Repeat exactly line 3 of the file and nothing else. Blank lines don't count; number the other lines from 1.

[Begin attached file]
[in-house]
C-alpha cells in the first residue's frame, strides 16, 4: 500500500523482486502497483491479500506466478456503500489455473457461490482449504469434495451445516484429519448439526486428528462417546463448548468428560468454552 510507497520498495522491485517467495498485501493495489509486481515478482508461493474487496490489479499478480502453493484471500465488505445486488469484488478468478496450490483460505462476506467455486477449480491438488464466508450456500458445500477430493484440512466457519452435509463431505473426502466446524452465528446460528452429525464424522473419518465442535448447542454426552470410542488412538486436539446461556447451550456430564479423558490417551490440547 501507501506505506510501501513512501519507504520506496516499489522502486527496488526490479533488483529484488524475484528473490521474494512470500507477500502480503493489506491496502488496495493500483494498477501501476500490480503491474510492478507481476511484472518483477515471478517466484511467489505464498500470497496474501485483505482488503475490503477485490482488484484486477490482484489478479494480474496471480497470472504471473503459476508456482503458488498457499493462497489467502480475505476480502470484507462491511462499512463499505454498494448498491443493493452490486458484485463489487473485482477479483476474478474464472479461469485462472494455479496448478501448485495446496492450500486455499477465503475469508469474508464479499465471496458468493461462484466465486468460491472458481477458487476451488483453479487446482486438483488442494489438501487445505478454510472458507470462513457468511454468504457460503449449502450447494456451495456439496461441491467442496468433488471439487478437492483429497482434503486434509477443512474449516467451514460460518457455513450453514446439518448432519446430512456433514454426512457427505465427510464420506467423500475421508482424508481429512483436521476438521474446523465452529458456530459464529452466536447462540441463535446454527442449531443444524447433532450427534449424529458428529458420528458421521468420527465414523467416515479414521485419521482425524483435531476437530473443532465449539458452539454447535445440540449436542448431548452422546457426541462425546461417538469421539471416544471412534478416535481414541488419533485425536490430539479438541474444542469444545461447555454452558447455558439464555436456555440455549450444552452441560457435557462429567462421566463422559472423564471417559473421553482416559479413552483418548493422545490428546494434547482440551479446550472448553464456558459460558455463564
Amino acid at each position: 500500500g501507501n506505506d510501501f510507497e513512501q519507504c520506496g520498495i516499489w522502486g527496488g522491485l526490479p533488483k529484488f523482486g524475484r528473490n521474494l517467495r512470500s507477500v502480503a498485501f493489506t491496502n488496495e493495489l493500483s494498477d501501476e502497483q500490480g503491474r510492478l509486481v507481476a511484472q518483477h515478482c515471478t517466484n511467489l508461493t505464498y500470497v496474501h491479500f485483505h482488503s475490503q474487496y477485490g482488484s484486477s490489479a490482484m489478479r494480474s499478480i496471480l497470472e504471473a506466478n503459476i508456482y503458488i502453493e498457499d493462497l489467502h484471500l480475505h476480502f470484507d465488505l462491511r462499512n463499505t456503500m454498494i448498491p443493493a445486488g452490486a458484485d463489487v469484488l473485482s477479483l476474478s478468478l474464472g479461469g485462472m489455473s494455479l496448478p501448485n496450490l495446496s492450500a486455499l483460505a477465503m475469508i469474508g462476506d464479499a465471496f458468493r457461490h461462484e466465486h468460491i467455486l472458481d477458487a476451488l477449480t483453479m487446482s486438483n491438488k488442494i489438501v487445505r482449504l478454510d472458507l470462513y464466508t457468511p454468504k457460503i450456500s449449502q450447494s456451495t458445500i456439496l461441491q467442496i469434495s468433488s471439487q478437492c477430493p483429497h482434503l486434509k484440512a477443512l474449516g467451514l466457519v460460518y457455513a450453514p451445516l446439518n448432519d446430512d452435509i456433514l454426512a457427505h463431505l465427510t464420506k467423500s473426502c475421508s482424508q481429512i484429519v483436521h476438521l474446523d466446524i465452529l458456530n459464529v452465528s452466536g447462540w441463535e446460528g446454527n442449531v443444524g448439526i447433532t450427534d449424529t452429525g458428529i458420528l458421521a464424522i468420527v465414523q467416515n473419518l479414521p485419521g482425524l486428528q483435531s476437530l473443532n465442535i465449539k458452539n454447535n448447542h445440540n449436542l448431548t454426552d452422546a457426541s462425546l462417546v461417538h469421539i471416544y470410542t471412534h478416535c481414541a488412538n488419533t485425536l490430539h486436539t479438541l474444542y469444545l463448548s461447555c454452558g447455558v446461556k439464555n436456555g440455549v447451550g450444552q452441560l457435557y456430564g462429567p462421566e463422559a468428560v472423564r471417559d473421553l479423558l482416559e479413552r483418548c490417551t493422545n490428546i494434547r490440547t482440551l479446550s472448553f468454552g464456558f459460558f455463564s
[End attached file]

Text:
Amino acid at each position: 500500500g501507501n506505506d510501501f510507497e513512501q519507504c520506496g520498495i516499489w522502486g527496488g522491485l526490479p533488483k529484488f523482486g524475484r528473490n521474494l517467495r512470500s507477500v502480503a498485501f493489506t491496502n488496495e493495489l493500483s494498477d501501476e502497483q500490480g503491474r510492478l509486481v507481476a511484472q518483477h515478482c515471478t517466484n511467489l508461493t505464498y500470497v496474501h491479500f485483505h482488503s475490503q474487496y477485490g482488484s484486477s490489479a490482484m489478479r494480474s499478480i496471480l497470472e504471473a506466478n503459476i508456482y503458488i502453493e498457499d493462497l489467502h484471500l480475505h476480502f470484507d465488505l462491511r462499512n463499505t456503500m454498494i448498491p443493493a445486488g452490486a458484485d463489487v469484488l473485482s477479483l476474478s478468478l474464472g479461469g485462472m489455473s494455479l496448478p501448485n496450490l495446496s492450500a486455499l483460505a477465503m475469508i469474508g462476506d464479499a465471496f458468493r457461490h461462484e466465486h468460491i467455486l472458481d477458487a476451488l477449480t483453479m487446482s486438483n491438488k488442494i489438501v487445505r482449504l478454510d472458507l470462513y464466508t457468511p454468504k457460503i450456500s449449502q450447494s456451495t458445500i456439496l461441491q467442496i469434495s468433488s471439487q478437492c477430493p483429497h482434503l486434509k484440512a477443512l474449516g467451514l466457519v460460518y457455513a450453514p451445516l446439518n448432519d446430512d452435509i456433514l454426512a457427505h463431505l465427510t464420506k467423500s473426502c475421508s482424508q481429512i484429519v483436521h476438521l474446523d466446524i465452529l458456530n459464529v452465528s452466536g447462540w441463535e446460528g446454527n442449531v443444524g448439526i447433532t450427534d449424529t452429525g458428529i458420528l458421521a464424522i468420527v465414523q467416515n473419518l479414521p485419521g482425524l486428528q483435531s476437530l473443532n465442535i465449539k458452539n454447535n448447542h445440540n449436542l448431548t454426552d452422546a457426541s462425546l462417546v461417538h469421539i471416544y470410542t471412534h478416535c481414541a488412538n488419533t485425536l490430539h486436539t479438541l474444542y469444545l463448548s461447555c454452558g447455558v446461556k439464555n436456555g440455549v447451550g450444552q452441560l457435557y456430564g462429567p462421566e463422559a468428560v472423564r471417559d473421553l479423558l482416559e479413552r483418548c490417551t493422545n490428546i494434547r490440547t482440551l479446550s472448553f468454552g464456558f459460558f455463564s